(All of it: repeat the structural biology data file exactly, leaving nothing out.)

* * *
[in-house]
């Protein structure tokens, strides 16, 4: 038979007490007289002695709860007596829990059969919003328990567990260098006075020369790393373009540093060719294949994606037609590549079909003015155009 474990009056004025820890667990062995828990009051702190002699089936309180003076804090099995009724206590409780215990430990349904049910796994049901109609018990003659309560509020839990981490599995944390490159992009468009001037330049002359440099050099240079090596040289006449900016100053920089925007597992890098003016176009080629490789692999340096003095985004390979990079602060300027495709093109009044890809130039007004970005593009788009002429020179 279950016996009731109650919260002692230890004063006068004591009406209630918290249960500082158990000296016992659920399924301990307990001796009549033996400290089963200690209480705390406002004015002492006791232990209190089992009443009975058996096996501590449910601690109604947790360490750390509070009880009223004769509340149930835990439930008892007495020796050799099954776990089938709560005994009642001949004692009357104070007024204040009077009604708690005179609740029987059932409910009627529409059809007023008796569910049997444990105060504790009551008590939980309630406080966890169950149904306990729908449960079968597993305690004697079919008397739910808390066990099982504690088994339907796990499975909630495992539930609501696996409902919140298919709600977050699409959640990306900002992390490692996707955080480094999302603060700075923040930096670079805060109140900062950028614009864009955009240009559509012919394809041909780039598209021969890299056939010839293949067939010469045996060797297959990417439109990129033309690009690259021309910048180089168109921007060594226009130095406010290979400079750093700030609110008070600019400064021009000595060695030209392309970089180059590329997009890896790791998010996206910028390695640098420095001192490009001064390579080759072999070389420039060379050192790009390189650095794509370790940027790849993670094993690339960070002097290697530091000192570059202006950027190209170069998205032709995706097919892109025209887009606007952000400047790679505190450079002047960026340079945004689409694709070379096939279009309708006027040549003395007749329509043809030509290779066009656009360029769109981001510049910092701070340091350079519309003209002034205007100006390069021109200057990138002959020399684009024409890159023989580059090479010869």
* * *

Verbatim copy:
[in-house]
């Protein structure tokens, strides 16, 4: 038979007490007289002695709860007596829990059969919003328990567990260098006075020369790393373009540093060719294949994606037609590549079909003015155009 474990009056004025820890667990062995828990009051702190002699089936309180003076804090099995009724206590409780215990430990349904049910796994049901109609018990003659309560509020839990981490599995944390490159992009468009001037330049002359440099050099240079090596040289006449900016100053920089925007597992890098003016176009080629490789692999340096003095985004390979990079602060300027495709093109009044890809130039007004970005593009788009002429020179 279950016996009731109650919260002692230890004063006068004591009406209630918290249960500082158990000296016992659920399924301990307990001796009549033996400290089963200690209480705390406002004015002492006791232990209190089992009443009975058996096996501590449910601690109604947790360490750390509070009880009223004769509340149930835990439930008892007495020796050799099954776990089938709560005994009642001949004692009357104070007024204040009077009604708690005179609740029987059932409910009627529409059809007023008796569910049997444990105060504790009551008590939980309630406080966890169950149904306990729908449960079968597993305690004697079919008397739910808390066990099982504690088994339907796990499975909630495992539930609501696996409902919140298919709600977050699409959640990306900002992390490692996707955080480094999302603060700075923040930096670079805060109140900062950028614009864009955009240009559509012919394809041909780039598209021969890299056939010839293949067939010469045996060797297959990417439109990129033309690009690259021309910048180089168109921007060594226009130095406010290979400079750093700030609110008070600019400064021009000595060695030209392309970089180059590329997009890896790791998010996206910028390695640098420095001192490009001064390579080759072999070389420039060379050192790009390189650095794509370790940027790849993670094993690339960070002097290697530091000192570059202006950027190209170069998205032709995706097919892109025209887009606007952000400047790679505190450079002047960026340079945004689409694709070379096939279009309708006027040549003395007749329509043809030509290779066009656009360029769109981001510049910092701070340091350079519309003209002034205007100006390069021109200057990138002959020399684009024409890159023989580059090479010869």